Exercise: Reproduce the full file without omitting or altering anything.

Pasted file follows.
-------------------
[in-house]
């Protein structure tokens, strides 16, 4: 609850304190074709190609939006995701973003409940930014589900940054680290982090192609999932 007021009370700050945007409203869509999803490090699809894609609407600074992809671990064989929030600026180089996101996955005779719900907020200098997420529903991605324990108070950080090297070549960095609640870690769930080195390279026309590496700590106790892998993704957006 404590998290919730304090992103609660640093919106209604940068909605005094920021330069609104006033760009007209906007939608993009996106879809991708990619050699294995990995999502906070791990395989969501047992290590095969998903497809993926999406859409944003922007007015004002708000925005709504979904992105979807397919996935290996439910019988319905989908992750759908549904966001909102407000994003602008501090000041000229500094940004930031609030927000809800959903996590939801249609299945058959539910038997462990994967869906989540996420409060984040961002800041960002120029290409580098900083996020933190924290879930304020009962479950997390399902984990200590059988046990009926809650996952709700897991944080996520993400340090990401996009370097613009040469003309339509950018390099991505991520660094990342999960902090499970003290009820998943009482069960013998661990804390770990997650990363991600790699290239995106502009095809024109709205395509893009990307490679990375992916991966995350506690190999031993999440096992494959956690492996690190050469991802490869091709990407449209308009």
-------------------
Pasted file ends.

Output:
[in-house]
């Protein structure tokens, strides 16, 4: 609850304190074709190609939006995701973003409940930014589900940054680290982090192609999932 007021009370700050945007409203869509999803490090699809894609609407600074992809671990064989929030600026180089996101996955005779719900907020200098997420529903991605324990108070950080090297070549960095609640870690769930080195390279026309590496700590106790892998993704957006 404590998290919730304090992103609660640093919106209604940068909605005094920021330069609104006033760009007209906007939608993009996106879809991708990619050699294995990995999502906070791990395989969501047992290590095969998903497809993926999406859409944003922007007015004002708000925005709504979904992105979807397919996935290996439910019988319905989908992750759908549904966001909102407000994003602008501090000041000229500094940004930031609030927000809800959903996590939801249609299945058959539910038997462990994967869906989540996420409060984040961002800041960002120029290409580098900083996020933190924290879930304020009962479950997390399902984990200590059988046990009926809650996952709700897991944080996520993400340090990401996009370097613009040469003309339509950018390099991505991520660094990342999960902090499970003290009820998943009482069960013998661990804390770990997650990363991600790699290239995106502009095809024109709205395509893009990307490679990375992916991966995350506690190999031993999440096992494959956690492996690190050469991802490869091709990407449209308009």